“Number one: you have to provide context for your audience, whether it’s the analysts who generally look within your industry for a benchmark, or for your ultimate audience, the portfolio managers, who look across industries. It also comes back to doing a lot of listening. We listen to what our broader consumer-staples peers say and how they define themselves. We listen to analysts and investors to understand how they define what they’re seeing as good or bad, or value-building or value-destroying. Number two: you’ve got to provide a thread of logic over time. So you map things out based on what you know or expect to unfold over the coming months and make sure that the construct of your communications and presentations today can accommodate the future.” Chris Jakubik, Kraft Foods

Disclosing bad news

“CEOs and CFOs work with investors best when they come in with a mind-set of transparency and realism. It allows them to clearly and concisely define the topic and ensure that each external constituent understands what we’re going to do about it—with bad news especially, but good news as well. More than anything else, there needs to be a consistent and seamless message across the organization. It’s not just what IR or the CEO or CFO says to investors, but what our communications team is saying to the media and how we’re conveying news to employees, what the sales and business units are saying to customers and vendors, etc. That takes a great deal of coordination and great partners in other functions of the company.” Chris Jakubik, Kraft Foods

“One of [HP CEO Meg Whitman’s] leadership principles is ‘run to the fire’: If you’ve got a tough message to deliver, don’t shrink from it. Address it head on, with a frank assessment of the issue, the reasons behind it, and what’s being done to address it. You’ve got to have a plan and really think through the implications of what you’re telling people, and make sure that message is consistent across all the audiences you’re trying to address. You need to be aware of prior public commentary from the company to bridge any gaps between what you said before and what you’re saying now.” Rob Binns, HP

“When we’ve had issues in the past, we’ve tried to be very clear with investors about what happened, why it happened, and how we are addressing the issue, rather than simply saying that we had a problem. We really try to be expansive in terms of ensuring investor understanding and building their confidence that when these things happen, the management team has a plan to get things back on track.” Regina Nethery, Humana

Dealing with activist investors

“Just like any other investor, the key is dialogue. If you study the history of the most contentious situations between activists and companies, more often than not, problems arose because management declined to engage in the type of frank, open discussion that they would normally have with a traditional investor. When you look at the people on the investment side, it would be rare to find investors or even activists who truly believe that they know your business better than you do. They may come to the table with some very strong views and convictions; that’s understandable because if you think about those on the other side of the table who might be investing billions of dollars in one company, they’d better have conviction. I think the more you embrace and educate activists and others with differing views, the more successful you’ll be in pacifying a lot of those views, particularly the ones that are misinformed or off-base.” Chris Jakubik, Kraft

First, you’ve got to engage with them at some level, whether through IR or management, depending on prior interaction or relationships. A mistake many companies make is to ignore activist shareholders for as long as possible. Instead, try to have a discussion with them as soon as possible, to understand how they perceive the company, what they are looking to have the company accomplish that the company isn’t doing or is not communicating well to shareholders, and why. If you put off engaging with the activists, it gives the impression you’re stonewalling, that you’re entrenched and not open to new ideas. Perception becomes reality in a lot of cases and that just emboldens the activists.” Dexter Congbalay, Mondelez International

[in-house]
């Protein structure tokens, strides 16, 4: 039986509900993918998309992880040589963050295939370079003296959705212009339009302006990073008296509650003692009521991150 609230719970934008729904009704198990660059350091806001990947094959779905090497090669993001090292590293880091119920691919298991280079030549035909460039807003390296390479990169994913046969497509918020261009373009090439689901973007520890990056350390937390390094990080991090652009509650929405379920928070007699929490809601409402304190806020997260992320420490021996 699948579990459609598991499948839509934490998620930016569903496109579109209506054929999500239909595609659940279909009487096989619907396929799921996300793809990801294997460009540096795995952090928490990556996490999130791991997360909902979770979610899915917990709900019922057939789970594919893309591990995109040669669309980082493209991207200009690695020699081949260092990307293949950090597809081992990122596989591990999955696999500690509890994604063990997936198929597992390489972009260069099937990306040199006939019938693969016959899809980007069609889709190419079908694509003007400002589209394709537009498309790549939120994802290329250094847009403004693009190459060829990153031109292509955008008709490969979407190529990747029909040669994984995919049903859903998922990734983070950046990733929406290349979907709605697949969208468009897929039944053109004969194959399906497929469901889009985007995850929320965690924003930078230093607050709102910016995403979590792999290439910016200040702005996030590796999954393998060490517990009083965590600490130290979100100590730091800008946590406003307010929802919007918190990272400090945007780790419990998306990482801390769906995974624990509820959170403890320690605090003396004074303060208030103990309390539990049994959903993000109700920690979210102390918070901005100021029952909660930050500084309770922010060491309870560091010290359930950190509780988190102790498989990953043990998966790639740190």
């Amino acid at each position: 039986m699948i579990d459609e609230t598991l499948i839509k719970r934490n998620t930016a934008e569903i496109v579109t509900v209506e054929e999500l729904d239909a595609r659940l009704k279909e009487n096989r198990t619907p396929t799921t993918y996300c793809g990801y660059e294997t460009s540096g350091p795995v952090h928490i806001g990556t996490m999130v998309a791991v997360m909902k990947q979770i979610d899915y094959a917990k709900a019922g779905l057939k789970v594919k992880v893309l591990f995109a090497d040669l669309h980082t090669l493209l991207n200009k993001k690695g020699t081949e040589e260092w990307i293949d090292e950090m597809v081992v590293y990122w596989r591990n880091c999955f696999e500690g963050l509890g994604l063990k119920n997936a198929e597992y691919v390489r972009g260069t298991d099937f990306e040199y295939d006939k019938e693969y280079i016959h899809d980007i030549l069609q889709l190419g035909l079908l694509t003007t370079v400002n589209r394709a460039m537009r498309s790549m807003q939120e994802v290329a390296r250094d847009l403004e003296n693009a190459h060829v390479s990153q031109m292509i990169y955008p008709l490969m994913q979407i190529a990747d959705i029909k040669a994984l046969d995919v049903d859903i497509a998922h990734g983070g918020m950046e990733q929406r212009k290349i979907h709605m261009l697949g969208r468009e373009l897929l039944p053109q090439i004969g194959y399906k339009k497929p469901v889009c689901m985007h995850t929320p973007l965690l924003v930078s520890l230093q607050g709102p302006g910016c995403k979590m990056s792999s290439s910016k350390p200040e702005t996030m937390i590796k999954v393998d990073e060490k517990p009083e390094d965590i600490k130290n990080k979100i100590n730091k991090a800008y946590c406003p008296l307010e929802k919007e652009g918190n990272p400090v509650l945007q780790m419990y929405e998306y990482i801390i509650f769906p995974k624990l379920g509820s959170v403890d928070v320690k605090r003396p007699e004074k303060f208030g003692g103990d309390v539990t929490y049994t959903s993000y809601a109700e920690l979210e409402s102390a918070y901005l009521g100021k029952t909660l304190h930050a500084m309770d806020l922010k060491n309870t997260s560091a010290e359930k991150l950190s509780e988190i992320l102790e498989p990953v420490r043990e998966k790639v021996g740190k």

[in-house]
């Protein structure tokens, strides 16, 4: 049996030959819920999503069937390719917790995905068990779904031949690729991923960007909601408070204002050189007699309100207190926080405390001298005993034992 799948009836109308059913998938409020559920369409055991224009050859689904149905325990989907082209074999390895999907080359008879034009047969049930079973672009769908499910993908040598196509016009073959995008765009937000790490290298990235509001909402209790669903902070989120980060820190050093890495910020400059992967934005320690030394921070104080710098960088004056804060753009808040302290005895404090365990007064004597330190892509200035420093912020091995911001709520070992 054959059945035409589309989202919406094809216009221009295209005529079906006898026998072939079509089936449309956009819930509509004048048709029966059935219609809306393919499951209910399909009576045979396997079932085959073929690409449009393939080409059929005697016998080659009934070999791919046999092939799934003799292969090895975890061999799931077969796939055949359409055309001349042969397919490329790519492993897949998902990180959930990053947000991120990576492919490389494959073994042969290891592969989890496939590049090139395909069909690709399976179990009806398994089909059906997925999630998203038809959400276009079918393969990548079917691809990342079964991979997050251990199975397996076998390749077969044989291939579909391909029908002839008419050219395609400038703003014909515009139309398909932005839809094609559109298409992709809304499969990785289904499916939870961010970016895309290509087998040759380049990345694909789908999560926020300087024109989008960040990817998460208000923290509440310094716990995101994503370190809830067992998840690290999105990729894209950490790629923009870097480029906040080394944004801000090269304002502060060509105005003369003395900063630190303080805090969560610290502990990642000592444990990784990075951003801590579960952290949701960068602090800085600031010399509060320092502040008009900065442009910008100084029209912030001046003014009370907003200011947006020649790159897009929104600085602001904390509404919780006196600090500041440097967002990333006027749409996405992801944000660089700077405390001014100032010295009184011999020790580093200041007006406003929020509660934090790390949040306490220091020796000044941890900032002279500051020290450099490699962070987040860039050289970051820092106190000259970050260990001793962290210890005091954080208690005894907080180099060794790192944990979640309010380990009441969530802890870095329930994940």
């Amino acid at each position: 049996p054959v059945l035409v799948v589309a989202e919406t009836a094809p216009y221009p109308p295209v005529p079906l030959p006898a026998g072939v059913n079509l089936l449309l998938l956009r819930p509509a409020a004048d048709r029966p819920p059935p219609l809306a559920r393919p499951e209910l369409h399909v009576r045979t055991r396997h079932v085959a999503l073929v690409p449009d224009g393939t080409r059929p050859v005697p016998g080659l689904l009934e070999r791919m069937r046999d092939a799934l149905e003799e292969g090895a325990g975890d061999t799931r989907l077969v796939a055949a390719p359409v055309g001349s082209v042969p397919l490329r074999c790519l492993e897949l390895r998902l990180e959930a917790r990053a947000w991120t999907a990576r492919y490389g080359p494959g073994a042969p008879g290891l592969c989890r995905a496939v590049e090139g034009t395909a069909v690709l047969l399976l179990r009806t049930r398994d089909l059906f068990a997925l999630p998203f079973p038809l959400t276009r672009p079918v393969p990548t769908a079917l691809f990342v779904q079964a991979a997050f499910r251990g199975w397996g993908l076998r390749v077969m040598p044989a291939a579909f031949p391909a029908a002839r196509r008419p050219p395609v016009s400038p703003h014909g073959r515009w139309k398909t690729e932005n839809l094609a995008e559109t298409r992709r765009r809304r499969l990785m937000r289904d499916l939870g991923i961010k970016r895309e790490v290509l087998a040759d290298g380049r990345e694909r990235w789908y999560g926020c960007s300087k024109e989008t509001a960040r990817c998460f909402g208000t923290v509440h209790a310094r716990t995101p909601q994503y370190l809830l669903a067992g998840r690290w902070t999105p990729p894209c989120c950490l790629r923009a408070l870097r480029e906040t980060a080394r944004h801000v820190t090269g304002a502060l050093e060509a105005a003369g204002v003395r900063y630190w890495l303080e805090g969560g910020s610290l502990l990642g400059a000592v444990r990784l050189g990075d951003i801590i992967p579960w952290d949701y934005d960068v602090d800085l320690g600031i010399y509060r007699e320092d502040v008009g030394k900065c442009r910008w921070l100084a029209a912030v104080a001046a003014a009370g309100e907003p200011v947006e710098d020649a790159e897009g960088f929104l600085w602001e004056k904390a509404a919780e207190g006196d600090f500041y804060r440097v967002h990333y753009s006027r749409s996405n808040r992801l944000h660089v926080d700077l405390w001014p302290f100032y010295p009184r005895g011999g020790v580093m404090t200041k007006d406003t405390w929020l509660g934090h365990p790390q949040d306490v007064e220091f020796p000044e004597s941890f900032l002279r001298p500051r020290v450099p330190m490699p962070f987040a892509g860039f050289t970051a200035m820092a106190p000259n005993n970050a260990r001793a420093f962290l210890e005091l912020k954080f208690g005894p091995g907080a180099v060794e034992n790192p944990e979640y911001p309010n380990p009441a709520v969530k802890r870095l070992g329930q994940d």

What makes a leading IR team?

To provide value, IR departments need to communicate to their company stakeholders with consistency, clarity, and candor. But that is just part of what makes an IR department successful. 

“It’s vital for an IR function these days to have a financial orientation, as well as communications skills,” explains Regina Nethery, VP of Investor Relations for Humana. “Fifteen or 20 years ago, you could probably successfully work in IR with a strictly communications background. Now, though, you must have that financial background…” 

Moreover, says Chris Jakubik, VP of Investor Relations at Kraft Foods, “it’s increasingly important to foster a deep knowledge of your company, your industry, and the other sector constituents within it. That requires a good bit of business acumen. It also requires what I would call constructive dissatisfaction, in the sense that you should never assume that what’s worked in the past is appropriate for the present or future.”

Knowing who the go-to sources are is also vital. “Don’t worry about organizational layers or protocol and deal directly with the people who have the information you need,” says Dexter Congbalay, VP of Investor Relations at Mondelez International.

Finally, there are the three “T’s”: timeliness, transparency, and trust. Says Charles Triano, SVP of Investor Relations at Pfizer: “The investment community values an IR organization that demonstrates its commitment to building relationships based on trust and candor.” Part of that is providing timely responses to investor questions, he says, adding that “fund managers feel more comfortable owning shares at a company where they know that if they have a burning question or if something goes wrong, they have an ‘in,’ so to speak, at the company.” After all, notes Nethery, “the Street is dealing with a dynamic environment…and when they have questions, they really need an answer. They don’t want to wait days or weeks before they hear back.”

As for transparency, says Rob Binns, former VP of Investor Relations at Hewlett-Packard, who now serves as CFO and VP of HP Software, it is “critical.” “In our case, management is executing on a five-year turnaround plan….and helping investors understand what the milestones are and what they can reasonably expect along the way is incredibly valuable.” The feedback from investors, he adds, is that “they welcome an honest, straightforward story—they don’t want to be sold to, they don’t want to be spun to.” 


1Effective IR: Becoming a Trusted Proxy for Management,” October 21, 2014, Deloitte module of CFO Journal, CFO Program, Deloitte LLP.
Effective IR: Maintaining a Responsive Dialogue with the Street,” September 2, 2014, Deloitte module of CFO Journal, CFO Program, Deloitte LLP.
Effective IR: Building Trust with Clarity, Candor and Consistency,” July 9, 2014, Deloitte module of CFO Journal, CFO Program, Deloitte LLP.
Effective IR: Know Your Audience and ‘Tell It Like It Is’,” September 23, 2014, Deloitte module of CFO Journal, CFO Program, Deloitte LLP.
Effective IR: Engage with Investors, Get Honest Feedback,” August 13, 2014, Deloitte module of CFO Journal, CFO Program, Deloitte LLP.